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Presentation of these Plays
last, by order of the Pope, the priests withdrew and left it wholly a secular performance.
The miracle play was brought into England by the Normans during the twelfth century. Its popularity was so immediate that by the middle of the next century it had spread over the entire island. In certain cities, notably at Chester and York, there sprang up elaborate play cycles, written doubtless by ecclesiastics and enacted once each year by actors chosen from the citizens. One hundred and sixty-one of these plays have been preserved, and among them, by great good fortune, there are four complete cycles: the Chester cycle, of twentyfive plays, which was in continual use between the years 1268 and 1577; the Towneley cycle, which consisted of thirty-two; the Coventry, which consisted of forty-two; and the York, which contained forty-eight.
On the day chosen for the presentation of a cycle of plays the country for miles around was in motion; the city was thronged with eager multitudes. At an early hour the play began. A large van or platform, divided into two rooms, the lower to be used as a dressing-room, the upper as a stage, came rolling into the market-place in charge of one of the city guilds. After a short prologue the actors chosen from the guild of tanners began upon the stage to enact the fall of Lucifer. The play at length over, the van was drawn into the next street to repeat the performance to a new audience, while its place was taken by another van in charge of the plasterers, whose duty it was to enact the creation of the world. Then came the shipwrights, who represented the building of the ark; and the fishmongers and mariners, who enacted the episode of the flood. Thus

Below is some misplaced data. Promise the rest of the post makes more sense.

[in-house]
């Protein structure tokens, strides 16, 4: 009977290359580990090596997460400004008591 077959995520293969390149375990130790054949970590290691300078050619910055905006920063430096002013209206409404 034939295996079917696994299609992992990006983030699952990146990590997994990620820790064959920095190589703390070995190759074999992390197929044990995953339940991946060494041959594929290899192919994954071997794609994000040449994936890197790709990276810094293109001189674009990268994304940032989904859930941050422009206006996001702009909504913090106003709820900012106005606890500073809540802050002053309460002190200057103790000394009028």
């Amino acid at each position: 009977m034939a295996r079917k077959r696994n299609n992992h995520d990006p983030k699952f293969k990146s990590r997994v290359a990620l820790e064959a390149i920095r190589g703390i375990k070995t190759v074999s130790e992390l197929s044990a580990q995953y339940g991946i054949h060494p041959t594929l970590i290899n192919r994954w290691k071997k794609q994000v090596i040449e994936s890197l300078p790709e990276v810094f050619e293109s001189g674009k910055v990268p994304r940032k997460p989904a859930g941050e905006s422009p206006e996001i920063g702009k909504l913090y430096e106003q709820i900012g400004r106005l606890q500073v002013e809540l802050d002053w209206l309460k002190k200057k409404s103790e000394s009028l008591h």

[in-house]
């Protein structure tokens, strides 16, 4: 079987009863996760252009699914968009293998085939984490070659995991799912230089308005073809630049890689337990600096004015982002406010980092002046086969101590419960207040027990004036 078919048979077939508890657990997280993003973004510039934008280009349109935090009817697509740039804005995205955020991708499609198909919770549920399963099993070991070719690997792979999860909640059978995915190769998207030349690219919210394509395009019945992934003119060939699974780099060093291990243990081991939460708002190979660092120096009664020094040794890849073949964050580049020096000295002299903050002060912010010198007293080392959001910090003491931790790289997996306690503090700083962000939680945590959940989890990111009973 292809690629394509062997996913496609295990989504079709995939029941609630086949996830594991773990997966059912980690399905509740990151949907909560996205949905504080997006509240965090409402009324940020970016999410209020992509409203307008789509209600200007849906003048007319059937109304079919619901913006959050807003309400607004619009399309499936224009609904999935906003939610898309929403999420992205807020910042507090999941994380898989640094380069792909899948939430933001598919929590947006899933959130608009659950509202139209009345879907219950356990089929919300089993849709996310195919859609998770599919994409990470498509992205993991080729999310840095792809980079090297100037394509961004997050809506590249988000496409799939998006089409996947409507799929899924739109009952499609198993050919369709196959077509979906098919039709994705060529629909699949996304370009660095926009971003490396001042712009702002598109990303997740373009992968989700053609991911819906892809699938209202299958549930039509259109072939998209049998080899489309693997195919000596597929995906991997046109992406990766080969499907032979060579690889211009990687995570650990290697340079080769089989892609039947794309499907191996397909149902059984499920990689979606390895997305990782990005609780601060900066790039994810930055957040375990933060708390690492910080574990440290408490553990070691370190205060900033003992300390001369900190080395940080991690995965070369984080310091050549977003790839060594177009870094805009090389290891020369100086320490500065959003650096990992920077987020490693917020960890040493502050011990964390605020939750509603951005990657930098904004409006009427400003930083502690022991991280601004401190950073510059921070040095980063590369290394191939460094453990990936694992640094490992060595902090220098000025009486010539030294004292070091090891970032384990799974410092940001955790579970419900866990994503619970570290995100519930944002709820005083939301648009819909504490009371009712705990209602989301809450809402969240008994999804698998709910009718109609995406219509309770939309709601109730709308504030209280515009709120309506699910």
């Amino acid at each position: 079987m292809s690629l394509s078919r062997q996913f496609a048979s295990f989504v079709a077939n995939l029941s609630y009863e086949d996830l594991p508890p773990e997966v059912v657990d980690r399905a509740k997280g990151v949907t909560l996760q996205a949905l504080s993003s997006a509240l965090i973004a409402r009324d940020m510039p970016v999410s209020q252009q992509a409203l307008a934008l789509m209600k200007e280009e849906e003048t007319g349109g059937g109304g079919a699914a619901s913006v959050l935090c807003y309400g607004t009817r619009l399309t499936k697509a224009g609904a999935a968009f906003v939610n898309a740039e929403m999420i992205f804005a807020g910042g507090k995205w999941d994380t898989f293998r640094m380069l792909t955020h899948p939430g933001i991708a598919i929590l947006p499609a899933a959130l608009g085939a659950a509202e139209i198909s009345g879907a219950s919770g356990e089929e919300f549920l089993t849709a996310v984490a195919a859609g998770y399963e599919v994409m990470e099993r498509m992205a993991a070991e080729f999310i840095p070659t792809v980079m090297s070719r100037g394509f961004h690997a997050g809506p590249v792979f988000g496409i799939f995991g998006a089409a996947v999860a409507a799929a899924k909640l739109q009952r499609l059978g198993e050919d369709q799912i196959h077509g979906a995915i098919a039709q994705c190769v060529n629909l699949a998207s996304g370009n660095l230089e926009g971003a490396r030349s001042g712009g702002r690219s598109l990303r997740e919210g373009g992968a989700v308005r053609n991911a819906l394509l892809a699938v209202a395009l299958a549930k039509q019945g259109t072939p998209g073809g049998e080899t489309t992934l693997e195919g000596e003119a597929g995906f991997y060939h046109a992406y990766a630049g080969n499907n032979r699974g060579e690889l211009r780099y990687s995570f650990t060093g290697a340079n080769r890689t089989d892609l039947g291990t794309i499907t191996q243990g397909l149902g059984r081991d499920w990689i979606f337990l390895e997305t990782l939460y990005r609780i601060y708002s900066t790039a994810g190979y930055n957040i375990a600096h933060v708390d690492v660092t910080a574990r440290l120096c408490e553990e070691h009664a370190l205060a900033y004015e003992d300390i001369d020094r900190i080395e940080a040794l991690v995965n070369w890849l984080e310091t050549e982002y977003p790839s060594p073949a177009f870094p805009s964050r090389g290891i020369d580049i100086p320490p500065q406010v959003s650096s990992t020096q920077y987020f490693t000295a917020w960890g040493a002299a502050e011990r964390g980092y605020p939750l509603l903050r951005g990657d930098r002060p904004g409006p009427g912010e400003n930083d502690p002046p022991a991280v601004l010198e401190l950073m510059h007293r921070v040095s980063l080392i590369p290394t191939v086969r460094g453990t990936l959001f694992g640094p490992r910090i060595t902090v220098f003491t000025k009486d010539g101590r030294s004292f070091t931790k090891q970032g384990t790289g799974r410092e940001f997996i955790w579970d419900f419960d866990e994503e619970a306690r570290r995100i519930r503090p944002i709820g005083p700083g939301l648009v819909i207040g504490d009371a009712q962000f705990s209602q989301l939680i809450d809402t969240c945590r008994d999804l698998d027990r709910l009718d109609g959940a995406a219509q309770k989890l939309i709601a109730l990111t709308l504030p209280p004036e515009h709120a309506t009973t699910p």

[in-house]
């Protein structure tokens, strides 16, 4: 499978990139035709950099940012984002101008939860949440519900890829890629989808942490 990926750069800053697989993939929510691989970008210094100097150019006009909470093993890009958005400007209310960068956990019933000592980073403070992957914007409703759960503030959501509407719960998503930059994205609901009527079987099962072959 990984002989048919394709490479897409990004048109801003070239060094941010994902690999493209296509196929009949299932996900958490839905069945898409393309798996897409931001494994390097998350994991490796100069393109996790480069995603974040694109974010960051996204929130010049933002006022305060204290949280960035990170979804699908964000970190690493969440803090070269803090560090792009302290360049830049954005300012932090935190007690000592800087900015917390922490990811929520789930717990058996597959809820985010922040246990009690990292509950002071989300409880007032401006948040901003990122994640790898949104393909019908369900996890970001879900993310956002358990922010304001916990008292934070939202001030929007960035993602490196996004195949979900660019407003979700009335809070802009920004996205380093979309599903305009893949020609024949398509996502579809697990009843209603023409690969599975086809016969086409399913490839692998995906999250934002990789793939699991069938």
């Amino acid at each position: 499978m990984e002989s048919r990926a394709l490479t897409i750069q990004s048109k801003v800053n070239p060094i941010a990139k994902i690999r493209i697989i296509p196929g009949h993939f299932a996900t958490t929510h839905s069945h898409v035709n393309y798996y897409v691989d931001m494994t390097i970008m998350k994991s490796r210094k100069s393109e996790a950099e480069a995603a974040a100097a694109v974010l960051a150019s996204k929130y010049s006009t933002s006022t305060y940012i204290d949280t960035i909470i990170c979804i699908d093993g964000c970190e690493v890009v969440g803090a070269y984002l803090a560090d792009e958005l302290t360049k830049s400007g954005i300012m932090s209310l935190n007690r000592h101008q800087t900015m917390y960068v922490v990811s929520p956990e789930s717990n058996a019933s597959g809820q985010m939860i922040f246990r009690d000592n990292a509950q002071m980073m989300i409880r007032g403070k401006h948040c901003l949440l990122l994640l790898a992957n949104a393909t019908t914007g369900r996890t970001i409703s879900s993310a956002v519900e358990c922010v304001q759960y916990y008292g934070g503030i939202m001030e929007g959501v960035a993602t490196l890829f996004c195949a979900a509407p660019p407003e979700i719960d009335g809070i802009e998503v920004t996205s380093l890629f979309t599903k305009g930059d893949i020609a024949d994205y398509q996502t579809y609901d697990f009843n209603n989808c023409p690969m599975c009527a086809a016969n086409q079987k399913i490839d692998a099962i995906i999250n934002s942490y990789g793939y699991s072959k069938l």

Their Literary Merit Small
one by one the vans, each in charge of its guild, rolled by, until the entire twenty-five plays had been presented. In many places the acting covered several days, and in one case a whole week was given over to the festivities.
The intrinsic merit of the plays, aside from their importance as germs of the drama, is not large. They were written with religious rather than literary intent, and compared with the elaborate productions of a later day they seem like the crude attempts of schoolboys. But let no one despise the drama that can hold for more than three centuries an unbroken popularity. The plays were made with all sincerity and earnestness, and they accomplished to the full the object for which they were created. Nor are they devoid of a certain unintentional art, which came from the very earnestness of the author to drive his lesson home. Unity of action is fully observed, all of the personages and episodes being grouped in every case about one central act or situation. Here and there, notably in the Brome version of Abraham and Isaac, there is a true pathos handled with dramatic skill; there are traces also of lyric inspiration, notably in the Brome play, which opens with the invocation:
Father of heaven omnipotent,
With all my heart to thee I call ;
and scattered everywhere through the plays may be found traces of humor, rude and boisterous, yet none the less effective, as in Noah's Flood, where the patriarch's wife refuses to enter the ark.
The influence of the miracle plays upon the rude peasantry, the majority of whom had no other way of acquiring Scriptural truths, must not be overlooked. The
They Soften and Civilize
the Saxon Mind